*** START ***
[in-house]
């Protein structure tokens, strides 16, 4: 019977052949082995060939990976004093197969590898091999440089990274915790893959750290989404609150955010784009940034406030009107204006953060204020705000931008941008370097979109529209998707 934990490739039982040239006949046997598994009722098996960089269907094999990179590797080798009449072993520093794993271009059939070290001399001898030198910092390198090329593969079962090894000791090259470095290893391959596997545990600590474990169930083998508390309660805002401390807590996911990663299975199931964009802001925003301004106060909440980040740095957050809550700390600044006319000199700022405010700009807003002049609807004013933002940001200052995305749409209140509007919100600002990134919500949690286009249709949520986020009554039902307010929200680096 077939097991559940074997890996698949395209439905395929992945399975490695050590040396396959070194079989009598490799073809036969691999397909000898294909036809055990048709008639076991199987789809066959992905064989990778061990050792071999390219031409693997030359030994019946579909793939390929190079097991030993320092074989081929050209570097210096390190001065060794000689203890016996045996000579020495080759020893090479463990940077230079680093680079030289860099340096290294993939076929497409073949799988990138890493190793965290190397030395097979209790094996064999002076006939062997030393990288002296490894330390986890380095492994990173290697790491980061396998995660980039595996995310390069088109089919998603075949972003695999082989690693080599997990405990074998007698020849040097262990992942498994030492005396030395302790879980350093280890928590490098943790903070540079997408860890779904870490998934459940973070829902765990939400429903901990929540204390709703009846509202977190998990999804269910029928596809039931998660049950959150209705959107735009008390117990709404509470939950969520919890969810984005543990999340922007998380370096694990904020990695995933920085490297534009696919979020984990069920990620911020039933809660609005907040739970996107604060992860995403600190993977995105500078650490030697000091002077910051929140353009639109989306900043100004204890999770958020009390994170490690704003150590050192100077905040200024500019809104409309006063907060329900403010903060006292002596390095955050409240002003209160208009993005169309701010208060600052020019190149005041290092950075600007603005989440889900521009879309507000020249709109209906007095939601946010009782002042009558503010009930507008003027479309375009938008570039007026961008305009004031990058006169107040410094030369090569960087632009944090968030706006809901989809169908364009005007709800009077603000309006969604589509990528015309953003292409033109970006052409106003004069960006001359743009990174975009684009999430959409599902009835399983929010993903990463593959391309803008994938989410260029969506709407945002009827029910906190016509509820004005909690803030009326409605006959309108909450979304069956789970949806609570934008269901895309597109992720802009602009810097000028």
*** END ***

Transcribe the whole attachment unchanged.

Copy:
[in-house]
């Protein structure tokens, strides 16, 4: 019977052949082995060939990976004093197969590898091999440089990274915790893959750290989404609150955010784009940034406030009107204006953060204020705000931008941008370097979109529209998707 934990490739039982040239006949046997598994009722098996960089269907094999990179590797080798009449072993520093794993271009059939070290001399001898030198910092390198090329593969079962090894000791090259470095290893391959596997545990600590474990169930083998508390309660805002401390807590996911990663299975199931964009802001925003301004106060909440980040740095957050809550700390600044006319000199700022405010700009807003002049609807004013933002940001200052995305749409209140509007919100600002990134919500949690286009249709949520986020009554039902307010929200680096 077939097991559940074997890996698949395209439905395929992945399975490695050590040396396959070194079989009598490799073809036969691999397909000898294909036809055990048709008639076991199987789809066959992905064989990778061990050792071999390219031409693997030359030994019946579909793939390929190079097991030993320092074989081929050209570097210096390190001065060794000689203890016996045996000579020495080759020893090479463990940077230079680093680079030289860099340096290294993939076929497409073949799988990138890493190793965290190397030395097979209790094996064999002076006939062997030393990288002296490894330390986890380095492994990173290697790491980061396998995660980039595996995310390069088109089919998603075949972003695999082989690693080599997990405990074998007698020849040097262990992942498994030492005396030395302790879980350093280890928590490098943790903070540079997408860890779904870490998934459940973070829902765990939400429903901990929540204390709703009846509202977190998990999804269910029928596809039931998660049950959150209705959107735009008390117990709404509470939950969520919890969810984005543990999340922007998380370096694990904020990695995933920085490297534009696919979020984990069920990620911020039933809660609005907040739970996107604060992860995403600190993977995105500078650490030697000091002077910051929140353009639109989306900043100004204890999770958020009390994170490690704003150590050192100077905040200024500019809104409309006063907060329900403010903060006292002596390095955050409240002003209160208009993005169309701010208060600052020019190149005041290092950075600007603005989440889900521009879309507000020249709109209906007095939601946010009782002042009558503010009930507008003027479309375009938008570039007026961008305009004031990058006169107040410094030369090569960087632009944090968030706006809901989809169908364009005007709800009077603000309006969604589509990528015309953003292409033109970006052409106003004069960006001359743009990174975009684009999430959409599902009835399983929010993903990463593959391309803008994938989410260029969506709407945002009827029910906190016509509820004005909690803030009326409605006959309108909450979304069956789970949806609570934008269901895309597109992720802009602009810097000028």